Then there is On Track, which was the continuation, of sorts of the Formula or Racecar way of doing things. It appeared early 1981 and after the usual changing of publishers, from Paul Oxman to Griggs in the Nineties, slipped into magazine heaven at the end of 2000. In my opinion, even when its focus had become a bit muddled towards the end, it was the best of the American automotive magazines in the latter part of the Twentieth Century. It appeared in tabloid form for the first two years before switching to a magazine format, a move which often seems to be the kiss of death. In this case, however, On Track scarcely missed a beat and simply went from strength to strength.

If the British domination of English language periodicals devoted to motor racing ever had a worthy competitor, it was On Track. The coverage of IMSA and CART and the NASCAR Winston Cup Series in On Track was simply unmatched, as well as it coverage of the SCCA professional events and the international scene, formula one – of course – and whatever else the FIA had going on at that moment. Its demise was a dark day for me and, I assume, many others. Nothing has come along that even comes close in recent years. Although I subscribed to Racer for a number of years, Racer never held a candle to On Track. Period.

There are, of course, a number of other serials that I have not discussed. I was never that big a fan of National Speed Sport News, for reasons that I really don’t fathom, other than it just never quite struck the right tone with me. I think it was more me than Chris Economaki and the others at NSSN. Taking a look at many of the older issues, I still have that same sense of, well, there is something still missing.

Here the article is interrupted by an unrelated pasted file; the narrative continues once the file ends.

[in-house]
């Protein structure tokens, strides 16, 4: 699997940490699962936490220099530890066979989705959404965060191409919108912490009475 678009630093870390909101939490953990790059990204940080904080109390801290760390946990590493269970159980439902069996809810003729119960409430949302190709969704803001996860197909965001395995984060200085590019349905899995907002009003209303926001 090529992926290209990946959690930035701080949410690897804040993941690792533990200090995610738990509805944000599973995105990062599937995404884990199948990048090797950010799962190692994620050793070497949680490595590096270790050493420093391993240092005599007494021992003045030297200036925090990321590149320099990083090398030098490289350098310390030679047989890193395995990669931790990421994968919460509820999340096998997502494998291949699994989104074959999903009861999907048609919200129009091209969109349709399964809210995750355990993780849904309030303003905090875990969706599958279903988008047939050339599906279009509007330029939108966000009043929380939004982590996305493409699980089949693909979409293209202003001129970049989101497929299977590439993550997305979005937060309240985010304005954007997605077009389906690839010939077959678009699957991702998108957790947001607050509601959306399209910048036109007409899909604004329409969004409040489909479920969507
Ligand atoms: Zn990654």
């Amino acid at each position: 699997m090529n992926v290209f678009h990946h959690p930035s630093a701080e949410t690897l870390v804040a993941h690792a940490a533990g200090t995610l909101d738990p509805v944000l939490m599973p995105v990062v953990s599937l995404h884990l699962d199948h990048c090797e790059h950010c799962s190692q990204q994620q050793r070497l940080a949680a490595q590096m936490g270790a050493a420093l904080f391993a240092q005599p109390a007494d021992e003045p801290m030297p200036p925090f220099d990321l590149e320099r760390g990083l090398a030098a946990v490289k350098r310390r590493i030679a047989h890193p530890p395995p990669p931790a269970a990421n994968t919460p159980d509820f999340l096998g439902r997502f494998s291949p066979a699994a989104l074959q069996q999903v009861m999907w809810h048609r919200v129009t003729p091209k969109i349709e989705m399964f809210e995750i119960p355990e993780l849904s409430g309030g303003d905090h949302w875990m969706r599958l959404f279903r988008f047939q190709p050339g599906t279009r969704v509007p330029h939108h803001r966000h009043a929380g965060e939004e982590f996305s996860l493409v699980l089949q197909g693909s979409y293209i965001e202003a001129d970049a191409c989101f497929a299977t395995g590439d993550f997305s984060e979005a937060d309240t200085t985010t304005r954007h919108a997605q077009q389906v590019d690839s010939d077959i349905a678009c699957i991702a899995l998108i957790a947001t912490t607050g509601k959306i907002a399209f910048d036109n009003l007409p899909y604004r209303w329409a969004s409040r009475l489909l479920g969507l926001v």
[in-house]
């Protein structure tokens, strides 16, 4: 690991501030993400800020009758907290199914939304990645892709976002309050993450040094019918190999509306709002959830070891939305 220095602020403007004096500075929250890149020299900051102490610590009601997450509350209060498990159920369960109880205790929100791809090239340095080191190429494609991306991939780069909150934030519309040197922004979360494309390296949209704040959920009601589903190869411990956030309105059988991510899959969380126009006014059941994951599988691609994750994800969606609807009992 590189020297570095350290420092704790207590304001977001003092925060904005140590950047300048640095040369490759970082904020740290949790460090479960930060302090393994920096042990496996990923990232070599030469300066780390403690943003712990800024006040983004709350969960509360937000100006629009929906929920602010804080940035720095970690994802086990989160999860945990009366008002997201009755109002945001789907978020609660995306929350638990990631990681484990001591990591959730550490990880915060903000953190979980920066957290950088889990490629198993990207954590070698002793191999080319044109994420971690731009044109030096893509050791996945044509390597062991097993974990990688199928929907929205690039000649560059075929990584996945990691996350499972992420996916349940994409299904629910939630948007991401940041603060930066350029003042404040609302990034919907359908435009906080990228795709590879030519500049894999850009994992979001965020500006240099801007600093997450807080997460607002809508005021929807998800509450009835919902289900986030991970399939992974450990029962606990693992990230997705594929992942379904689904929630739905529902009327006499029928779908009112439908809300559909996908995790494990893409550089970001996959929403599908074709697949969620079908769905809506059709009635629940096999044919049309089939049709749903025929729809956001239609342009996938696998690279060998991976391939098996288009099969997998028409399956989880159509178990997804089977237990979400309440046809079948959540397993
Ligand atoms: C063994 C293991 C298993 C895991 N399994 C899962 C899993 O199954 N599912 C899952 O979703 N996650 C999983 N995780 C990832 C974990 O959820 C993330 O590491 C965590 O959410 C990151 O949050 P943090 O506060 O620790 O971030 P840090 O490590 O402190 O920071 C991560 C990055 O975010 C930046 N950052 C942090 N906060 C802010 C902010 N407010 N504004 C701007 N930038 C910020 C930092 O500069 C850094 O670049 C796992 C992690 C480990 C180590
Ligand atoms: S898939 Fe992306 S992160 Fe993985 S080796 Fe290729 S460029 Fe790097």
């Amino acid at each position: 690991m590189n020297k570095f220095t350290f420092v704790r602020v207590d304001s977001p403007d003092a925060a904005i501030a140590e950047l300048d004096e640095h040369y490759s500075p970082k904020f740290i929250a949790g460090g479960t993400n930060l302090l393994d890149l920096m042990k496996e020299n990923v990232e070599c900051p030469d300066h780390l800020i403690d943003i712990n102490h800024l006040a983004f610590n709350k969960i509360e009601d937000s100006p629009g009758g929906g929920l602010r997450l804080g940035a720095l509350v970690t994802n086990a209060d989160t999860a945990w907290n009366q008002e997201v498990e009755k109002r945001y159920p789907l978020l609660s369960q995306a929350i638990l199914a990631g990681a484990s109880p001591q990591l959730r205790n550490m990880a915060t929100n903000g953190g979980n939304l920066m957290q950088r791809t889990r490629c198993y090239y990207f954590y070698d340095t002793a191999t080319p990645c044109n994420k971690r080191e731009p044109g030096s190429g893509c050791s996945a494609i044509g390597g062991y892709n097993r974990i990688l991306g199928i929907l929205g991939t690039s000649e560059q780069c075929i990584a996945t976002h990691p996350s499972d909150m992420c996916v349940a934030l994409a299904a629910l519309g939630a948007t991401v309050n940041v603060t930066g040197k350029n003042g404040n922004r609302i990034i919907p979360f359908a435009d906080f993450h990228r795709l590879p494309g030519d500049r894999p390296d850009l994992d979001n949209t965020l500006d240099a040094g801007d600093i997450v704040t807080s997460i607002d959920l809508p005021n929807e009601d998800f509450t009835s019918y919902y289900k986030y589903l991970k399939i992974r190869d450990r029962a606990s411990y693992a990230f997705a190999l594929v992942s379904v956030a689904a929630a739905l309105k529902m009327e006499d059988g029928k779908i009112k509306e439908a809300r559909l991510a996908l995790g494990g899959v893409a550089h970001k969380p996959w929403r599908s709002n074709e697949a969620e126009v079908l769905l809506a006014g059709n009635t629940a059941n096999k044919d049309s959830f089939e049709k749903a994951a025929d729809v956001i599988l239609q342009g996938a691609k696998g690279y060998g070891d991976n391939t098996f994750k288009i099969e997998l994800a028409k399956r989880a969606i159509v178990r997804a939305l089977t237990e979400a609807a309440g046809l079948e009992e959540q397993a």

Once upon a time, I thought that IndyCar Racing would become a really good magazine, getting off to a very strong start in the first year or so. However, as in the case of many other magazines, it got lost as it moved forward in years, going to a tabloid format that simply missed the boat, before reverting to a magazine format that generally left much to be desired, far too many of the articles being “puff and fluff” pieces. Far too many magazines in recent decades seem to think that “puff and fluff” is the way to go, F1 Racing and any number of NASCAR and other series-specific periodicals sinking to that level.

The Alternate

Then, there was The Alternate. The product of a single-minded and determined lady from outside Harrisburg, Pennsylvania, Phyllis Devine, The Alternate was the sort of publication that only love and devotion to a topic could have produced. It was a delightful mishmash of articles – of which there was always one being presented in serial form it seemed, observations, book reviews, and whatever else Phyllis Devine wanted to place in sixteen crammed pages, which included one for the address information.